Montrose - Old Prince, the horse owned by W. W. Reynolds, is no more. After covering hundreds of miles in the way of usefulness and pleasure for a long period of 39 years, Prince decided to "cast the harness" on some other nag, young and frisky about the flanks. Old Prince was well known to the South Main street residents, and especially to the children, to whom he never displayed any viciousness of character.
South Montrose - The Lehigh train became stalled near South Montrose Sunday morning on account of the heavy snow drifts, but succeeded in reaching Montrose about 1 o'clock in the afternoon.
Fair Hill, Jessup Twp. - I guess the bear saw his shadow by spells the 2nd of the month, but not very early in the day. However, he must be holed up now.
Dimock - James Gavitt, who is getting along in years, seems to stand the extreme cold weather well while driving the milk wagon from Parkvale to Dimock milk station daily.
South New Milford - The Ladies' Aid met at the home of Lott Darrow and the men drew a lot of wood for Rev. O. J. Brush. George Carr had his machine there to saw the wood.
Laurel Lake - A leap year party was held at the home of Daisy Bramfitt Jan. 22. A very pleasant time was had. About thirty were present and refreshments were served.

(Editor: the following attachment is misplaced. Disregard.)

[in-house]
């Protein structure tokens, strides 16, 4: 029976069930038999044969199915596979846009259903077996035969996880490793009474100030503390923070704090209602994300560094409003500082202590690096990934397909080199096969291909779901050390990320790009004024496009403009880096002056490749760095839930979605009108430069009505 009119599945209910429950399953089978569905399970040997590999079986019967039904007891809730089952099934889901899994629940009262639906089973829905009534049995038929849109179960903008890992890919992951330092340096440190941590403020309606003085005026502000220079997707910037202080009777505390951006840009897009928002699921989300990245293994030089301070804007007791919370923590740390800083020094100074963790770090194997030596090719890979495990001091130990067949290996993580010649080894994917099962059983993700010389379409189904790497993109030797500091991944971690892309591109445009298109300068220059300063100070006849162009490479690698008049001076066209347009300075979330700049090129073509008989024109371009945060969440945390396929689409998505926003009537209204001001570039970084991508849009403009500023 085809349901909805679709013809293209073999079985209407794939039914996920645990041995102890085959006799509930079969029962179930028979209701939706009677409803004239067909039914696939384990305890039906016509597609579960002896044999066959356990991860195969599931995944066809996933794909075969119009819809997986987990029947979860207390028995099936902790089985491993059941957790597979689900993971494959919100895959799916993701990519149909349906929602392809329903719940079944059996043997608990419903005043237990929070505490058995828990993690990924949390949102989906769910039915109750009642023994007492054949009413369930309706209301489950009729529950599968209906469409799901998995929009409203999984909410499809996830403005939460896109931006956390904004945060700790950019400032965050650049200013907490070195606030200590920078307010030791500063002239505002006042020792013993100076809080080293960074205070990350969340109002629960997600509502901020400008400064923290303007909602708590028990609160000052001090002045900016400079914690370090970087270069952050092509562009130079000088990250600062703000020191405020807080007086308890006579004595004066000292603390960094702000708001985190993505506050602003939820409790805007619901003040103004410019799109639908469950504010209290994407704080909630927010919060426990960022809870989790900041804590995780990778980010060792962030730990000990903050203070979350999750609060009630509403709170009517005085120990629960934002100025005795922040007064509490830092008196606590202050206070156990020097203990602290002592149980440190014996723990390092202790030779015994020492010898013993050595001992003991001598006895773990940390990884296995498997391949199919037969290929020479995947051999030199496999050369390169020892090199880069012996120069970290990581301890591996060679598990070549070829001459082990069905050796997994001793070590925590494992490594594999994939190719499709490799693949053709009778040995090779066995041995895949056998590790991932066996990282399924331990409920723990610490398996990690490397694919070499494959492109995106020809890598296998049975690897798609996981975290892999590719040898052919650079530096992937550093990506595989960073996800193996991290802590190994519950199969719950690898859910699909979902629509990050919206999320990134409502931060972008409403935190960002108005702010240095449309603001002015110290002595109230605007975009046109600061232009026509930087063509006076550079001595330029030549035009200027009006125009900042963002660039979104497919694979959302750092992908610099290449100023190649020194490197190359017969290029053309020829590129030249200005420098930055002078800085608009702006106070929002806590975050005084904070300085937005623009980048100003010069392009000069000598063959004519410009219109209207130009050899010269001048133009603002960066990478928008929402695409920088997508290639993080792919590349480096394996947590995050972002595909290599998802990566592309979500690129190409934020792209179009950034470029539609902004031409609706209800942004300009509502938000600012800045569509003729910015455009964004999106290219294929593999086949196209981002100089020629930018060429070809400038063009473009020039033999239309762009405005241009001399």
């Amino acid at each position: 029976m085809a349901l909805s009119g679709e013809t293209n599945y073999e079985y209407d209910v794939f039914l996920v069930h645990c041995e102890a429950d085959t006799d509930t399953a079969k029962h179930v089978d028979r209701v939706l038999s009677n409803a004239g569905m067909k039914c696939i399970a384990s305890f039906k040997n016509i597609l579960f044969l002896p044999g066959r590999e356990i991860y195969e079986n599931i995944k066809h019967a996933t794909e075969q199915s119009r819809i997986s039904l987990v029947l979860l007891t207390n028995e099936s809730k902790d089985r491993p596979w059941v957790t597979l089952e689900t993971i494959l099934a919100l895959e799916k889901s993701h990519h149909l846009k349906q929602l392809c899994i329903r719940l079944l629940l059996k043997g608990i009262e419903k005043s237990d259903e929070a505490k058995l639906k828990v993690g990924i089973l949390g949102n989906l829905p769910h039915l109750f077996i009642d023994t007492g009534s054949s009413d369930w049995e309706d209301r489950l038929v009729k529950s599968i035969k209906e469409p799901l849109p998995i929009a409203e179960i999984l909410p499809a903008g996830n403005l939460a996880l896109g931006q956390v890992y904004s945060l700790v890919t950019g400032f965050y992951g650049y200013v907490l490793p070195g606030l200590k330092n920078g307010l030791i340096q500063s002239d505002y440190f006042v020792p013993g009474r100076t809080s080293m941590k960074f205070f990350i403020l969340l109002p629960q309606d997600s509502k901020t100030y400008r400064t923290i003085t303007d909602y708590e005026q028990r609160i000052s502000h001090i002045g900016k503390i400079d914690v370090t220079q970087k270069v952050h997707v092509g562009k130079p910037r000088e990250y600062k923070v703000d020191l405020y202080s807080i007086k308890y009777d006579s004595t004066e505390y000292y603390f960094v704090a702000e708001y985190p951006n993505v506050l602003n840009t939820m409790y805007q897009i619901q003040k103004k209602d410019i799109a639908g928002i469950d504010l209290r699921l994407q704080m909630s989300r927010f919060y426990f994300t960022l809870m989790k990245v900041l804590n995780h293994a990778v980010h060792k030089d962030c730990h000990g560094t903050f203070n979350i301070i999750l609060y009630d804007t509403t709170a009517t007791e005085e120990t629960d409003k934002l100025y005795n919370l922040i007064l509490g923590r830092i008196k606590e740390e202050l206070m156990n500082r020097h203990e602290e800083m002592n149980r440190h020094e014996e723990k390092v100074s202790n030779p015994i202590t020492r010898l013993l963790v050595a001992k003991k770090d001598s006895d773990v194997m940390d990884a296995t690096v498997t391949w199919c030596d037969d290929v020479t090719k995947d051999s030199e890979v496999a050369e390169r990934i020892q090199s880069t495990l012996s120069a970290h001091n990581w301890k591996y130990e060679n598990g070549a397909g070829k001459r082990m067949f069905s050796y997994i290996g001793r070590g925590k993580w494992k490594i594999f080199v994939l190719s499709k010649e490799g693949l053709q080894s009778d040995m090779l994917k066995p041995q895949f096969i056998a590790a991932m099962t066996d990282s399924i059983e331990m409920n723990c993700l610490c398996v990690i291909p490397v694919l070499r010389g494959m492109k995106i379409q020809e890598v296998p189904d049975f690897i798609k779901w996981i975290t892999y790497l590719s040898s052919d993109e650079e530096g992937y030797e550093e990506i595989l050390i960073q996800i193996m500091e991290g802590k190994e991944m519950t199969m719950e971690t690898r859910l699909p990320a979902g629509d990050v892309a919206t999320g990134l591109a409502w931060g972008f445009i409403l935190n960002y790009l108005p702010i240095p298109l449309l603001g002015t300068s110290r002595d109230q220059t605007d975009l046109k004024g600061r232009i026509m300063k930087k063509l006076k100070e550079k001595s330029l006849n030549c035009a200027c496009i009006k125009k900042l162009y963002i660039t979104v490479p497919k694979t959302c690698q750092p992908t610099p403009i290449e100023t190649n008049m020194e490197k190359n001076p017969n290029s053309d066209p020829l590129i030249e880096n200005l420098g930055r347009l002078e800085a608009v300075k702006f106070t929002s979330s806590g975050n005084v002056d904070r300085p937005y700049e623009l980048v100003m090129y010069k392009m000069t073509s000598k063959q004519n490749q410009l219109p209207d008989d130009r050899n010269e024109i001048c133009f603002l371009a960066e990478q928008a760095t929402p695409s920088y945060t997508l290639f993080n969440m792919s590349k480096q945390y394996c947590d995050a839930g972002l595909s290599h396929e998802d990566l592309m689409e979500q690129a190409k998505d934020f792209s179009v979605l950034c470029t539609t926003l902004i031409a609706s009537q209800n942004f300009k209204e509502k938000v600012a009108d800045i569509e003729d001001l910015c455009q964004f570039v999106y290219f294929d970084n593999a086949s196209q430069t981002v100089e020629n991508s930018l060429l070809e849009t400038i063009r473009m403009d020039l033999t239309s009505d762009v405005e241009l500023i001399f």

Tunkhannock - Dr. John Corr [John Corrigan], who has been a familiar figure in this vicinity for many years, was found dead in a room at the Keeler House yesterday morning. His home was in Sullivan Co. and he was a very eccentric character. [The passing of Dr. Corr removes one of the oddest and most unique characters that ever trod the soil of Pennsylvania. According to his own statement, he was a native of New Jersey, in his 75th year, and no living relatives. He was slightly unbalanced mentally but was a clean, unobtrusive man who came and went periodically without doing harm to anyone. One of his favorite delusions was the belief that he was the candidate for some political office and this year he was circulating cards asking his friends to support him for the office of president. At the age of about 30 years he first came into prominence when he ran away from the jurisdiction of the poor authorities of Bradford Co. He became an herb "doctor" and roamed the country from Sullivan County, Pa., as far east as the Delaware River and north to Binghamton, frequently passing through Montrose. He seldom rode on the railway trains, going place to place afoot. It is a peculiar circumstance that pneumonia, which caused his death, is one of the ailments which Dr. Corr claimed could not be contracted if people would keep moving through the open air.] Montrose Democrat, Feb. 20, 1908. A large photograph of Dr. Corr is on display in the museum of the Susquehanna County Historical Society.
News Brief: Burr Robbins, an old-time circus man, died in Chicago last Friday, where he was engaged in the real estate business. Mr. Robbins was born at Union, NY, near Binghamton, in 1837. In 1872 he entered into the circus business on a small scale, gradually increasing his stock with the tide of year. Finally he went out of the business altogether, disposing of nearly all the circus paraphernalia and stock to the Ringling's, who now are the owners of the Barnum and Bailey shows.
Compiled By: Betty Smith